Neb. – Feed efficiency is rapidly becoming a cattle industry priority. Its impact on profitability is tremendous, and its heritability allows rapid progress. Studies to date have shown that selecting for efficiency has immediate impact, and the impact is on the cow herd as well as in the feedlot.
The recent availability of equipment that allows individual feed intake to be measured in cattle, along with increased feed costs, have created explosive interest by cattlemen in measuring feed efficiency in cattle. The measure of efficiency is termed Residual Feed Intake (RFI). RFI is calculated as the actual feed intake of a calf minus its expected intake. The expected intake is calculated as the average intake for the contemporary group with a similar body weight and average daily gain.
An RFI value of -2.5 would mean that the calf with this value consumed 2.5 pounds per day less feed than the average of all animals in the test group, or was a more efficient calf. Cattle producers are interested in how selecting for feed-efficient genetics can benefit their operation and increase their profitability.
University of Missouri conducted an RFI study using a herd of fall-calving cows. They compared forage intake differences between the one-third most efficient and one-third least efficient cows. When the cows were not lactating, the efficient group consumed 20 percent less forage than the inefficient group, and they consumed 12 percent less forage when they were lactating. Additionally, the study measured a 20 percent difference in feed intake of feedlot calves when comparing the one-third most and least efficient animals. For example, in each group of calves tested for RFI, the range in intake is approximately 1.4-fold. So, the least efficient calves consumed 1.4 times more feed than the most efficient calves in the test group. This amounts to approximately 1,100 pounds of feed in the feedlot or over $120 per head at current feed prices.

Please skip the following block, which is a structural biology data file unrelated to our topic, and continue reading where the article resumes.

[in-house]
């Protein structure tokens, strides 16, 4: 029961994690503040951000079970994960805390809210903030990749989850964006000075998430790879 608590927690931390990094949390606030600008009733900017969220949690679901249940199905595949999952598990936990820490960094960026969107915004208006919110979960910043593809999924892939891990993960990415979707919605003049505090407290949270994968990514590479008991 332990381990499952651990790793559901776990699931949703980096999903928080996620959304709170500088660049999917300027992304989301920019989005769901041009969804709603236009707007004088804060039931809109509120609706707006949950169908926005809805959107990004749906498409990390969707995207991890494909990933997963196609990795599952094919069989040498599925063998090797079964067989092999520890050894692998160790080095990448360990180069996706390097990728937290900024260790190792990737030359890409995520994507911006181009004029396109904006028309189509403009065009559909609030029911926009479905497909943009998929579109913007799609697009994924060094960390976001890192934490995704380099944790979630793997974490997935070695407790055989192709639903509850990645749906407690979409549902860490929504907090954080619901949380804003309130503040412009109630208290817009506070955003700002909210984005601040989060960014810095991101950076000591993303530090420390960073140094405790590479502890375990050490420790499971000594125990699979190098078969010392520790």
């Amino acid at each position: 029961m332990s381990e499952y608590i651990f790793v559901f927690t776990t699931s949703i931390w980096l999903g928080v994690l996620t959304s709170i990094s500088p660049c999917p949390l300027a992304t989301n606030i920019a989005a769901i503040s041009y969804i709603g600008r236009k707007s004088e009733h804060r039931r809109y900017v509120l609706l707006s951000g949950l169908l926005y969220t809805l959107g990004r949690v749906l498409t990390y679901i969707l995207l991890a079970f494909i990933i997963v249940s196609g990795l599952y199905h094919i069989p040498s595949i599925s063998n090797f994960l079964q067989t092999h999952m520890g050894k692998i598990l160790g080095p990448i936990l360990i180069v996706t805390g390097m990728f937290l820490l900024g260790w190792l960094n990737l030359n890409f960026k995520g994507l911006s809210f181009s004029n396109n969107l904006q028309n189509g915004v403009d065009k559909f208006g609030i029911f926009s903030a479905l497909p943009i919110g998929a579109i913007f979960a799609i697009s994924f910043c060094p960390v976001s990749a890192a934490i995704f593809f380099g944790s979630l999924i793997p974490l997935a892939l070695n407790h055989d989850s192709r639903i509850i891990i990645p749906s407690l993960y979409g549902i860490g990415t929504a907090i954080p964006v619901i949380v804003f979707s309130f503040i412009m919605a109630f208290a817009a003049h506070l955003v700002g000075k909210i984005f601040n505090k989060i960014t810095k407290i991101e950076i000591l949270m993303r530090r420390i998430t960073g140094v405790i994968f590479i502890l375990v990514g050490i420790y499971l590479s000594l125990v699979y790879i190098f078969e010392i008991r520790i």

A collaborative experiment conducted by Dr. Gene Felton at West Virginia University and the University of Missouri compared progeny of a negative RFI bull (efficient) compared to a positive RFI bull. The calves out of the negative RFI bull consumed almost $70 less feed per head from 950 to 1,350 pounds. For example, if the negative RFI bull was used for a three-year period to cover 40 cows per year, it would cost $8,400 less in feed costs for those cattle than if an inefficient bull was used.
There are few technologies available to cattlemen that can impact profitability as much as RFI testing. However, it's important to point out that single-trait selection or overemphasis on RFI can be disastrous for a cattle breed or individual breeder. While every opportunity should be taken to make RFI one of the selection criteria, it has to be part of a balanced genetic selection program.
“For several years, Braunvieh cattle have proven themselves in the pasture and on the rail. They are more feed efficient than most breeds, and they are truly unique in being able to lower yield grades while generally maintaining the ability for Choice quality grades,” says Mark Nelson, executive vice president of the Braunvieh Association of America (BAA). “This makes them the sire of choice for cattlemen who seek profitability in producing, feeding and grid marketing their calves.”
For more information about Braunvieh cattle call (402) 984-8263 or visit the Web site braunviehbull.com.